New Chief Medical Officer says she has “great concern” over people using cannabis – – Our News, Your Views

New Chief Medical Officer says she has “great concern” over people using cannabis

Chief Medical Officer Breda Smith has expressed “great concern” about the use of cannabis in Ireland, reports RTE.

Breda Smith told the Citizens’ Assembly on Drug Use that cannabis is the most common drug used by young people, and currently, 80% of people presenting to cannabis treatment centres are under 18 years of age.

Ms Smith described it as a “very concerning and a significant public health problem”, reports RTE.

The CMO told the gathering that 8% of the population uses cannabis and as many as 20% of them will develop drug use disorders.

When it comes to considering the issue of citizen gatherings related to drug use, the CMO stated that its concerns focus on the population as a whole from a public health perspective.

“This is giving a rise to increased schizophrenia in adolescents,” she said, reports RTE.

“It also gives rise to problems in our population, people having normal relationships and for people in their health and well-being,” she added, reports RTE.

The Citizens’ Assembly was asked to decriminalize possession of drugs in minimal quantities to prevent or reduce some of the harm caused directly by “the war on drugs and its toxic impact on policing.”

More than half of third-grade students use illegal drugs, a civic forum on drug use has learned.

UCC Head of Student Health Services, Dr Michael Byrne, told the audience that drug use among university students had increased during the first years of their studies.

A comprehensive study conducted by the university in 2021 shows that drug use is reported by one in six first-year students, one in five second-year students, and one in four third- and fourth-year students.

It was found that 54.7% of students reported using an illegal drug.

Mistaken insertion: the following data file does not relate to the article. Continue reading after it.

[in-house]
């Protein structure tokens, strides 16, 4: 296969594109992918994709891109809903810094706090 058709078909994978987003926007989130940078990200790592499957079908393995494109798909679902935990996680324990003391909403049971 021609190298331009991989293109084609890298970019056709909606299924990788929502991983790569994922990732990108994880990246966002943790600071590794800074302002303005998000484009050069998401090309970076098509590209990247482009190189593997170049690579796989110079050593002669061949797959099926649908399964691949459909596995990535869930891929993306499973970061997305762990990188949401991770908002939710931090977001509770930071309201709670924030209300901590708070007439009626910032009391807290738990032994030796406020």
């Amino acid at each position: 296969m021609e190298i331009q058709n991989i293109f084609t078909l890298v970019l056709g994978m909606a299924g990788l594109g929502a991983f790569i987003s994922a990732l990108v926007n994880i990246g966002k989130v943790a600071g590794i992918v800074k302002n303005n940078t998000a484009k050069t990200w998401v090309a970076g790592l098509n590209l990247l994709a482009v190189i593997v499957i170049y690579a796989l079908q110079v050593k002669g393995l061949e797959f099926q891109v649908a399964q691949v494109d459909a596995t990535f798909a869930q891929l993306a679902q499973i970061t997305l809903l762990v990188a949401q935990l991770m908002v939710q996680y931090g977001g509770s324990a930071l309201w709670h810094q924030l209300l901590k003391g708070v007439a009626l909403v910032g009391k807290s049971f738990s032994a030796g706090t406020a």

The drugs most frequently used by college students included marijuana, cocaine, ecstasy and ketamine. In all categories, men were more likely to use drugs.

Monthly drug users stated that, in addition to social interactions, drug use caused negative problems in their lives.

Only 7.1% said it had a positive impact on them, 53% said it had a negative impact, reports RTE.


Activist for the homeless, Fr. Peter McVerry, said he would like to see a reduction in drug use.

Noting that drugs entered the country 40 years ago, he told the Assembly that the criminal justice system was primarily focused on curbing drug use.

Despite this, he noted that there were large amounts of drugs in every village in Ireland.

“I’m all in favour of the health approach, treating the health problem. There is absolutely no evidence of financial fraud or misappropriation of funds, and secondly, we’re continuing to provide all the services we always did,” he said, reports RTE.

Drug driving

Driving under the influence of drugs in Ireland is almost the same as driving under the influence of alcohol, according to Professor at the Medical Office for Road Safety, Denise Cusack.

In 2022, MBRS received 5,662 blood and urine samples from drivers for alcohol and drug testing, of which 3,800 were tested for drugs.

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